Finally, it is very helpful to test a formative evaluation on a colleague before using outsiders or customers to work out any kinks, make sure everyone is clear on their roles, and come up with the approximate time needed per session. This is especially important for less-experienced evaluators.

Conducting the Sessions
When formative evaluation sessions are well planned and scripted, the only surprises that should occur are in the feedback. The detection of significant issues may lead to a redesign rather than using other testers.

The evaluator needs to remember during the sessions to elicit useful information. For example, if a user says "I don't like these colors," an evaluation should ask "Why don't you like them?" or "Are there colors you would prefer?" and then, as a follow up question, ask the user why he or she believes the other colors would work better.

Compiling Results
The evaluator and scribe should review notes as soon as possible after a session, ideally before the next session, and enhance the notes with any additional thoughts or observations. It is important that they discuss how the formative evaluations themselves are going so that improvements can be made if necessary. People who act as evaluators or scribes improve and become more comfortable over repeated sessions, and feedback helps them to be more effective in their roles.

The documentation from each session should be shared among the evaluator, scribe, and observers immediately after the sessions for enhancements or clarifications. Producing an executive summary which highlights session outcomes can be useful for anyone who was not at the sessions but wants to know how they went.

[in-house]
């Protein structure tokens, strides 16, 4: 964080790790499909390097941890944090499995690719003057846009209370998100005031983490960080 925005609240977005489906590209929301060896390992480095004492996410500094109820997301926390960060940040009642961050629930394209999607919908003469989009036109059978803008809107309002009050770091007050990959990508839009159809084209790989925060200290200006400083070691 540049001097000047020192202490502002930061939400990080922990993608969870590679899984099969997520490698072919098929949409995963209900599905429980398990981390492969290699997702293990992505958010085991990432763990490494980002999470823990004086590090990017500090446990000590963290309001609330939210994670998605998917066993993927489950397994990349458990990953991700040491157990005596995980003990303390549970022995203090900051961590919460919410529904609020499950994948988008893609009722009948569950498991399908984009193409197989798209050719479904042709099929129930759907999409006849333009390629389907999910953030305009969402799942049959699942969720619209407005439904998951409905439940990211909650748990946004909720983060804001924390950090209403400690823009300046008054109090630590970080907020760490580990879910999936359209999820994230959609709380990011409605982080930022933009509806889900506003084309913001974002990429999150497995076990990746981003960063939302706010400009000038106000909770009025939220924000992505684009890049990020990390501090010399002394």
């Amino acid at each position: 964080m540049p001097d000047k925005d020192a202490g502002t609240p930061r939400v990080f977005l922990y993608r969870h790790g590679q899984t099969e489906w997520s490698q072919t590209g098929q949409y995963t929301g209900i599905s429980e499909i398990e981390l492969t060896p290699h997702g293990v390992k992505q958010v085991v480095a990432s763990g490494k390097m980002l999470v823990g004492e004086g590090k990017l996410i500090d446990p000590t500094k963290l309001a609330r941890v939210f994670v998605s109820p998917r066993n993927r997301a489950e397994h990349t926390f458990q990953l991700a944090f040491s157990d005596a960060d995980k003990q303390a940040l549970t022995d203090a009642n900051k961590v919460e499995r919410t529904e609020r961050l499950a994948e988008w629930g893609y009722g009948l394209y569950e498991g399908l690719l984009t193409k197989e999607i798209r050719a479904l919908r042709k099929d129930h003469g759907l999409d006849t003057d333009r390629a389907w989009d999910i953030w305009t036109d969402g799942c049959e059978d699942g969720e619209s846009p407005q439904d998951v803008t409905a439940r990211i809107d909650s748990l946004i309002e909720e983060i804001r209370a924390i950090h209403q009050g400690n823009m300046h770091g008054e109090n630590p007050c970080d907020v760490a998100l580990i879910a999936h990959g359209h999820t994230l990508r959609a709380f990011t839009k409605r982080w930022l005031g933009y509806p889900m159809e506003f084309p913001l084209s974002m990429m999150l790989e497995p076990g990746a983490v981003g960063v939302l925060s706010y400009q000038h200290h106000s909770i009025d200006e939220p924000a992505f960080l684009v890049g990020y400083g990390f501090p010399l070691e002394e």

Review and Prioritize
The final step of a formative evaluation is to review the results and determine what actions to take. Designers and developers should provide input since they are most likely to know how easy or hard it will be to implement changes.

The first step is that the notes should be mined for positive and negative feedback, especially anything that can be acted upon. This is also where the more-detailed feedback from users is helpful, since "I don't like it" doesn't help much without an explanation of why.

The next step is for feedback to be prioritized by criticality and difficulty of making the change(s). Actions are typically revisions to the concept, design, or product. However, it may become clear that more testing is needed or testing with different users when reactions are mixed. A prioritization scheme is used such as 1 (easy to change) to 3 (difficult to change) and A (critical to fix) to C (would be nice to fix). The ideal is to have few actions to take, of course, but ideally most are "1-A."